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Hackers target Syscoin by injecting malware into its GitHub account

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Syscoin, an instant payment cryptocurrency, suffered a cyberattack earlier this month that saw hackers slip in malware into its GitHub account. Syscoin is ranked 85 among all the cryptocurrencies in the world and has a market capitalisation of $117,m, Bitcoinist reported.

The attack involved a hacker replacing Syscoin’s official Windows installer version 3.0.4.1 with a malware-laced version. The malicious Windows installer was made available to users via the project’s GitHub account. The hackers reportedly infected Syscoin’s Windows installer with the Arkei Stealer malware, which can harvest passwords and cryptocurrency wallet key.

“Upon investigation, the Syscoin developers found that a malicious, unsigned copy of the Windows Syscoin 3.0.4.1 installer was made available via the Syscoin Github release page on June 9th, 2018 due to a compromised GitHub account,” Syscoin said in an official security notice.

“Investigation into the issue revealed the original Github Windows setup binaries for release 3.0.4.1 had been modified and replaced with a malicious version through a compromised Github account,” the security notice explained. “Upon discovery, the 3.0.4.1 setup binaries were removed from Github and replaced with official, signed versions of the binaries.”

The firm warned that users who downloaded and executed the Syscoin 3.0.4.1 Windows setup from GitHub between June 9 and June 13 are at risk of having been affected by the attack. Syscoin said Mac and Linux users were unaffected by the incident.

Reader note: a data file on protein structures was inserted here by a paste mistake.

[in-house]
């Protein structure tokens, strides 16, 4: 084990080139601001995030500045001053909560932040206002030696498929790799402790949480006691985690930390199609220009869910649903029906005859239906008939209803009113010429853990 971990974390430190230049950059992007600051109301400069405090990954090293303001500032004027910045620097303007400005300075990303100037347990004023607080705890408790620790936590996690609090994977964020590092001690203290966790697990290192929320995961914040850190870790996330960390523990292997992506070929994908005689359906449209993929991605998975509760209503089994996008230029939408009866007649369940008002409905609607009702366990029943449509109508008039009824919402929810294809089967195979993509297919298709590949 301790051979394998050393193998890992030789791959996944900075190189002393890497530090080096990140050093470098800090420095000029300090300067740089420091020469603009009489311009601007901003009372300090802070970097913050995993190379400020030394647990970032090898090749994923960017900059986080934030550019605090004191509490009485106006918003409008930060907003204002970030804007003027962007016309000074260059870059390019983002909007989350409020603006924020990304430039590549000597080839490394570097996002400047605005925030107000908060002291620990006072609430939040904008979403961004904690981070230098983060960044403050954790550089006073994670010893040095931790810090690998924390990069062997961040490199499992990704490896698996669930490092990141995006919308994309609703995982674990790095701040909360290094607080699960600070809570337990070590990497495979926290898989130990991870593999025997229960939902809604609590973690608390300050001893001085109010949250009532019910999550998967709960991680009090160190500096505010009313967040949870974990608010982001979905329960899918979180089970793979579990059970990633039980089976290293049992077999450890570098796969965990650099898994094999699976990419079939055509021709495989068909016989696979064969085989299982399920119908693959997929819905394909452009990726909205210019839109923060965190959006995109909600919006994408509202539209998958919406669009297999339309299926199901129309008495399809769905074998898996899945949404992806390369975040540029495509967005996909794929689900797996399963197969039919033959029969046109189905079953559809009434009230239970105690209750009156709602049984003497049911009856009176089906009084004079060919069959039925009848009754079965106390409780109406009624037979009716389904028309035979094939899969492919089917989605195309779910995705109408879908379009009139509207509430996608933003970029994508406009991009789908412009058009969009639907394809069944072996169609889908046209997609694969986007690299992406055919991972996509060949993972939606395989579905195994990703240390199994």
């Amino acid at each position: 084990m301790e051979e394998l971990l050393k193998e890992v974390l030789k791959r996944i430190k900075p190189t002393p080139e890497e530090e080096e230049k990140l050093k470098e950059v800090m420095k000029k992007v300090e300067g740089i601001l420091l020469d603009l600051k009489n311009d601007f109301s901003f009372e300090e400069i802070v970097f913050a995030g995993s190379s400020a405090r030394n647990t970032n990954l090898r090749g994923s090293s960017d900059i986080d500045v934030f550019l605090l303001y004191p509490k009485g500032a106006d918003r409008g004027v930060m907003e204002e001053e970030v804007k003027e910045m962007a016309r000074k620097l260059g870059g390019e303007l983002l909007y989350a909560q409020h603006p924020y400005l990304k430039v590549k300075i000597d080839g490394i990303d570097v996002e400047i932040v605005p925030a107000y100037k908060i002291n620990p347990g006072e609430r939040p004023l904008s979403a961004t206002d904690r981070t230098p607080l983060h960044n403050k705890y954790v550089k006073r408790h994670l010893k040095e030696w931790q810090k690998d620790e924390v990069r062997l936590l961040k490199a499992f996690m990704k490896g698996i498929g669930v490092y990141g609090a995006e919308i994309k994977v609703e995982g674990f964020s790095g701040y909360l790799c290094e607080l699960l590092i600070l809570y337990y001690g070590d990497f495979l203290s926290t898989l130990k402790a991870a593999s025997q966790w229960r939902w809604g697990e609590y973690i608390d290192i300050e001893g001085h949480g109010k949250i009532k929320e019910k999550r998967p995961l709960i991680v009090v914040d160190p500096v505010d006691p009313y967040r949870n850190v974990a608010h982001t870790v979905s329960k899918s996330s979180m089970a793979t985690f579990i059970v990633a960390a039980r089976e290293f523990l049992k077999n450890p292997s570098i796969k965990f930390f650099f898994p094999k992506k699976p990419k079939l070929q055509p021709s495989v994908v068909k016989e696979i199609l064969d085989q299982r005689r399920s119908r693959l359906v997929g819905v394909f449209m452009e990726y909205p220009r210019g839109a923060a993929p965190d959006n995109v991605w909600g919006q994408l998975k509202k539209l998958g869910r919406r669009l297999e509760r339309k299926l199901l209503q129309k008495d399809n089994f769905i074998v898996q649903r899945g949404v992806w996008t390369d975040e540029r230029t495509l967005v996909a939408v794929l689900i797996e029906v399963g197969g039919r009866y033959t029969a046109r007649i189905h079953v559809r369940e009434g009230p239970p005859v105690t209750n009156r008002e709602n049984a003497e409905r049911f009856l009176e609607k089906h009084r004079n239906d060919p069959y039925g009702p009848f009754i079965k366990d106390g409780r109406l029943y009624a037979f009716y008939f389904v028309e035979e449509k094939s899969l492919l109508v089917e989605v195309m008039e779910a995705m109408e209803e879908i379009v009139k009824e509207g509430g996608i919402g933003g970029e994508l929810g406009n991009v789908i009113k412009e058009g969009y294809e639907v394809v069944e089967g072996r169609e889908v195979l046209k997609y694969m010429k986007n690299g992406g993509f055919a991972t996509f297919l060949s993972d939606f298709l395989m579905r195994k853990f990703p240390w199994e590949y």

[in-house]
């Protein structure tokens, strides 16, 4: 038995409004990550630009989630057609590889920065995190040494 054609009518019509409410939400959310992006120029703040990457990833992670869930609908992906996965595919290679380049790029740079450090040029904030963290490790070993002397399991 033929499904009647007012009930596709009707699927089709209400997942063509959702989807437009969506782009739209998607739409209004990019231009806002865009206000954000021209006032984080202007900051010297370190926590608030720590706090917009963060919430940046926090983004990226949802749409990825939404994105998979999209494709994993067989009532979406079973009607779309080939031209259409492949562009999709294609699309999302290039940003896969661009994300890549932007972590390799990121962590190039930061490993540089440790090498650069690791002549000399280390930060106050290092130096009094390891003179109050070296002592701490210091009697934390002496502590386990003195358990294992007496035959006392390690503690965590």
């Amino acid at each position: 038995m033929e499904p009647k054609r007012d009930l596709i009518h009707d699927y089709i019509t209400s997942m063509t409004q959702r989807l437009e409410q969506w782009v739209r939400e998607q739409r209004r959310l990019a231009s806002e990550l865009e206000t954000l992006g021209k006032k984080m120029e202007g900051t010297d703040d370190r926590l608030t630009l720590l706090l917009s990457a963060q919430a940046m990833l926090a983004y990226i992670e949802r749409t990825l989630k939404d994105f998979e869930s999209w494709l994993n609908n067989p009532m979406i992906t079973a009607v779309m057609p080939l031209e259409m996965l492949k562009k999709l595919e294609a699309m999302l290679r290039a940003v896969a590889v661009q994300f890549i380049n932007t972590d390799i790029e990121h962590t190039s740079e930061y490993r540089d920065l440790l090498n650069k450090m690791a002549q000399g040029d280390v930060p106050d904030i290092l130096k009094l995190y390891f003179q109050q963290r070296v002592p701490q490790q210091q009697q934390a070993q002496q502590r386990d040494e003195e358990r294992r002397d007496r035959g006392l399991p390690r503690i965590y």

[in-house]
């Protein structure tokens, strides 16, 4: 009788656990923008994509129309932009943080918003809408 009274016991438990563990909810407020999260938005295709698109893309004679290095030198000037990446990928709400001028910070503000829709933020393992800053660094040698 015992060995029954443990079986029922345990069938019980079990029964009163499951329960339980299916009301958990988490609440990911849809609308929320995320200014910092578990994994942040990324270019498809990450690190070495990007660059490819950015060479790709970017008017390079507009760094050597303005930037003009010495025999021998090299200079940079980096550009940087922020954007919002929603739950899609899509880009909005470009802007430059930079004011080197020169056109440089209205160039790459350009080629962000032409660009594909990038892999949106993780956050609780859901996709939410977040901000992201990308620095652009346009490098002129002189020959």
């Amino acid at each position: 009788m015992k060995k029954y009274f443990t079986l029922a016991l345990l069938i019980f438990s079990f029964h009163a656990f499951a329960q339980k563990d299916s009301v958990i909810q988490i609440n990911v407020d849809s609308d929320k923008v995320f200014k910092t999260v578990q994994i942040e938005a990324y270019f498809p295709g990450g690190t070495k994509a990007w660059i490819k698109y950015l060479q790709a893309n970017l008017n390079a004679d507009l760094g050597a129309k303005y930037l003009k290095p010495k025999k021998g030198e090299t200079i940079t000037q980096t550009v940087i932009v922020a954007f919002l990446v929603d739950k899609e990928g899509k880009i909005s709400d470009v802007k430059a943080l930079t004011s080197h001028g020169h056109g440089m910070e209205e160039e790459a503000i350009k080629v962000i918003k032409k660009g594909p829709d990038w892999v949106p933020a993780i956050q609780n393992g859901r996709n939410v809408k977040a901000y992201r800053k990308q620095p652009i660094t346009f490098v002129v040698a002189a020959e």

Syscoin suggested that the users who may have downloaded the malware-laced installer should implement some precautionary security measures to stay safe from hackers.

Users have been advised to back up all their data, including wallets, outside their computer. Users should also run an antivirus scan on their system, change passwords and remove any funds in unencrypted or unlocked wallets to another newly generated wallet on a more secure computer.

Since discovering the attack, Syscoin said it has implemented further security measures such as perform routine verification of signature hashes and require all developers and Blockchain Foundry staff to enable 2FA authentication.

“Although the issue was detected quickly, we believe that the crypto-community is at risk for a specific type of attack which targets gatekeepers of source code for cryptocurrency projects,” Syscoin said.

“We highly recommend that all gatekeepers of software repositories for cryptocurrency projects sign binaries through an official build process like Gitian,” Syscoin added. “We are working with Github to improve the release page experience to provide information regarding the modifying account as well as the last modification date of a release. This would allow users to detect if certain binaries were updated for potentially malicious purposes.”

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